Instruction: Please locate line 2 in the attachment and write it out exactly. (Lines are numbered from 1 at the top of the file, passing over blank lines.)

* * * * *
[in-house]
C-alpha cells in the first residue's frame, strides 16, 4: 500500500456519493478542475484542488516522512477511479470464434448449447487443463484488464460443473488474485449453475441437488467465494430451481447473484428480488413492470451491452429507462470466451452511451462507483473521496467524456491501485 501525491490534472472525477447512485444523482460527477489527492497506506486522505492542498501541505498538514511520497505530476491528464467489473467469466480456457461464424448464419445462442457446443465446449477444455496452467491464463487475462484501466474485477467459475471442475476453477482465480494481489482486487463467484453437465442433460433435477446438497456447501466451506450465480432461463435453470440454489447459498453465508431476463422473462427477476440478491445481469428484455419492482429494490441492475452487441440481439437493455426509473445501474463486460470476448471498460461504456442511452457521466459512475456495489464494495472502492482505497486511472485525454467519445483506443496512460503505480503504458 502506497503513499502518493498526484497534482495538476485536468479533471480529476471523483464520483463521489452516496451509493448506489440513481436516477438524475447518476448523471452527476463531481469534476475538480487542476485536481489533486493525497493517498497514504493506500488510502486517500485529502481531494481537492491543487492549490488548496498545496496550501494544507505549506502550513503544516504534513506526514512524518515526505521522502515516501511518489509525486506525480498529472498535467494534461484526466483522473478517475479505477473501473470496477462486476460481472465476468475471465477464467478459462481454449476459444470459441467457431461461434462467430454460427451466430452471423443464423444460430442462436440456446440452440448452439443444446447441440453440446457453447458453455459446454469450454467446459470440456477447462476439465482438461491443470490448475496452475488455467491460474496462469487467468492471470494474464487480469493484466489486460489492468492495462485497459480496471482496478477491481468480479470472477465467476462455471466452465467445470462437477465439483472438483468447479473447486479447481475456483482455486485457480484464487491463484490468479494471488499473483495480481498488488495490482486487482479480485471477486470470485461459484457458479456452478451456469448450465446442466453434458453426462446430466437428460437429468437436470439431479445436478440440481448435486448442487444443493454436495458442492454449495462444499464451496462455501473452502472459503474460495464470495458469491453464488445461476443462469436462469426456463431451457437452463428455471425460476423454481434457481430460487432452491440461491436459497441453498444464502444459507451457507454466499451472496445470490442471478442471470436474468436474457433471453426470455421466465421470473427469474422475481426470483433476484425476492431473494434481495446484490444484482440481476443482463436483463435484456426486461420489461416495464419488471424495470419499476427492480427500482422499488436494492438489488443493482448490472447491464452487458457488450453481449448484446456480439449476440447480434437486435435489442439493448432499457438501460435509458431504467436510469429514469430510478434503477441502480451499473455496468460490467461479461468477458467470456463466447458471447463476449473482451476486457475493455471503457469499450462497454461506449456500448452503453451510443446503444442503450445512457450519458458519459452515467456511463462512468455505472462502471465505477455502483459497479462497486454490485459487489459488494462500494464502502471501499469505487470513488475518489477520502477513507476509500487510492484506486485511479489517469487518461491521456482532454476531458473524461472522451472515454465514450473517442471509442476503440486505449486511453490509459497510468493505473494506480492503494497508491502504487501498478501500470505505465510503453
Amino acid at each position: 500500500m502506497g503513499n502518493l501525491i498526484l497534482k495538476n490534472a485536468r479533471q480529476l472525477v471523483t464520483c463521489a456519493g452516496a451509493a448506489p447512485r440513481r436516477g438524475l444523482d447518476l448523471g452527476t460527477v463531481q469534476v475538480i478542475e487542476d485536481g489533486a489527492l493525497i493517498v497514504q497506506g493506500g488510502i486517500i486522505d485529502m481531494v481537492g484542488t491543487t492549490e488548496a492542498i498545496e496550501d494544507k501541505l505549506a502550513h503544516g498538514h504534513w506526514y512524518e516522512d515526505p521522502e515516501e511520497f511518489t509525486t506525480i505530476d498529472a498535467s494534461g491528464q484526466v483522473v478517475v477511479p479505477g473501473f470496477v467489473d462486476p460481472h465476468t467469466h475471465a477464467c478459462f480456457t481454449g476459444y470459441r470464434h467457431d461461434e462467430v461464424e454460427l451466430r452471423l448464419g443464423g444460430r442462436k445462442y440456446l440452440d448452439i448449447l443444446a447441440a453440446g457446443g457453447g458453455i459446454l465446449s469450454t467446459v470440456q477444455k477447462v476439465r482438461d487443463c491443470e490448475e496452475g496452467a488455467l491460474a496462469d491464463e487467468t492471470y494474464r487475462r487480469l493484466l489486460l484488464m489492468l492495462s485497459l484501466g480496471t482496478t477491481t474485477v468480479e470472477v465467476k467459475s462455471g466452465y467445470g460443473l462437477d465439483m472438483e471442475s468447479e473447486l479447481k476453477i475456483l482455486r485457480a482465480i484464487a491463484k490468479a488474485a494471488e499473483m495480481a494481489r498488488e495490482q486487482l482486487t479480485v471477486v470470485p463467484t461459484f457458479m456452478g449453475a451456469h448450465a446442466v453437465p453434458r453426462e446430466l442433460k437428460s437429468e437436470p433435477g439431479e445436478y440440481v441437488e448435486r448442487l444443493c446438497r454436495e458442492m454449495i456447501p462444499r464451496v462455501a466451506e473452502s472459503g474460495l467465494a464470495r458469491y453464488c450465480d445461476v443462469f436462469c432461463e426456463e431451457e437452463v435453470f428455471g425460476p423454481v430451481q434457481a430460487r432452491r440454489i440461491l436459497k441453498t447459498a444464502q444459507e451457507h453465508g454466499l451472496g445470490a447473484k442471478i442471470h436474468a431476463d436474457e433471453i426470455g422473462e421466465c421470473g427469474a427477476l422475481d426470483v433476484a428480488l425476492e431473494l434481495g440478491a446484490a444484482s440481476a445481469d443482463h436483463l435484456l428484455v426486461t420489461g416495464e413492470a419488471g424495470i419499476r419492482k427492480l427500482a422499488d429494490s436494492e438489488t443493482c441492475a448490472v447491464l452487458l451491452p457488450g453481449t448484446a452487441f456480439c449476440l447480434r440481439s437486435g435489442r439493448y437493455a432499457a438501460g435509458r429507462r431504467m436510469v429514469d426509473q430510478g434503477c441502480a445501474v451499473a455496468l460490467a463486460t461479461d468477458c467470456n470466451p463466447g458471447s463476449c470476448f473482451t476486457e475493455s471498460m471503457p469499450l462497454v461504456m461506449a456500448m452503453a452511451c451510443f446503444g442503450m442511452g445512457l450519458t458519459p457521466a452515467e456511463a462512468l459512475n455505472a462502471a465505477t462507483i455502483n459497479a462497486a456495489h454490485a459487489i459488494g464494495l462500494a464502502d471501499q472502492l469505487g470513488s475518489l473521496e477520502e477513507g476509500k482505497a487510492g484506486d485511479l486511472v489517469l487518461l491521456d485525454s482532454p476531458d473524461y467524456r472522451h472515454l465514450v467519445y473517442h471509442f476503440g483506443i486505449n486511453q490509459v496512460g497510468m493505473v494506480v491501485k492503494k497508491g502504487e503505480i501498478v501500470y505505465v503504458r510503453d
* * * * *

C-alpha cells in the first residue's frame, strides 16, 4: 500500500456519493478542475484542488516522512477511479470464434448449447487443463484488464460443473488474485449453475441437488467465494430451481447473484428480488413492470451491452429507462470466451452511451462507483473521496467524456491501485 501525491490534472472525477447512485444523482460527477489527492497506506486522505492542498501541505498538514511520497505530476491528464467489473467469466480456457461464424448464419445462442457446443465446449477444455496452467491464463487475462484501466474485477467459475471442475476453477482465480494481489482486487463467484453437465442433460433435477446438497456447501466451506450465480432461463435453470440454489447459498453465508431476463422473462427477476440478491445481469428484455419492482429494490441492475452487441440481439437493455426509473445501474463486460470476448471498460461504456442511452457521466459512475456495489464494495472502492482505497486511472485525454467519445483506443496512460503505480503504458 502506497503513499502518493498526484497534482495538476485536468479533471480529476471523483464520483463521489452516496451509493448506489440513481436516477438524475447518476448523471452527476463531481469534476475538480487542476485536481489533486493525497493517498497514504493506500488510502486517500485529502481531494481537492491543487492549490488548496498545496496550501494544507505549506502550513503544516504534513506526514512524518515526505521522502515516501511518489509525486506525480498529472498535467494534461484526466483522473478517475479505477473501473470496477462486476460481472465476468475471465477464467478459462481454449476459444470459441467457431461461434462467430454460427451466430452471423443464423444460430442462436440456446440452440448452439443444446447441440453440446457453447458453455459446454469450454467446459470440456477447462476439465482438461491443470490448475496452475488455467491460474496462469487467468492471470494474464487480469493484466489486460489492468492495462485497459480496471482496478477491481468480479470472477465467476462455471466452465467445470462437477465439483472438483468447479473447486479447481475456483482455486485457480484464487491463484490468479494471488499473483495480481498488488495490482486487482479480485471477486470470485461459484457458479456452478451456469448450465446442466453434458453426462446430466437428460437429468437436470439431479445436478440440481448435486448442487444443493454436495458442492454449495462444499464451496462455501473452502472459503474460495464470495458469491453464488445461476443462469436462469426456463431451457437452463428455471425460476423454481434457481430460487432452491440461491436459497441453498444464502444459507451457507454466499451472496445470490442471478442471470436474468436474457433471453426470455421466465421470473427469474422475481426470483433476484425476492431473494434481495446484490444484482440481476443482463436483463435484456426486461420489461416495464419488471424495470419499476427492480427500482422499488436494492438489488443493482448490472447491464452487458457488450453481449448484446456480439449476440447480434437486435435489442439493448432499457438501460435509458431504467436510469429514469430510478434503477441502480451499473455496468460490467461479461468477458467470456463466447458471447463476449473482451476486457475493455471503457469499450462497454461506449456500448452503453451510443446503444442503450445512457450519458458519459452515467456511463462512468455505472462502471465505477455502483459497479462497486454490485459487489459488494462500494464502502471501499469505487470513488475518489477520502477513507476509500487510492484506486485511479489517469487518461491521456482532454476531458473524461472522451472515454465514450473517442471509442476503440486505449486511453490509459497510468493505473494506480492503494497508491502504487501498478501500470505505465510503453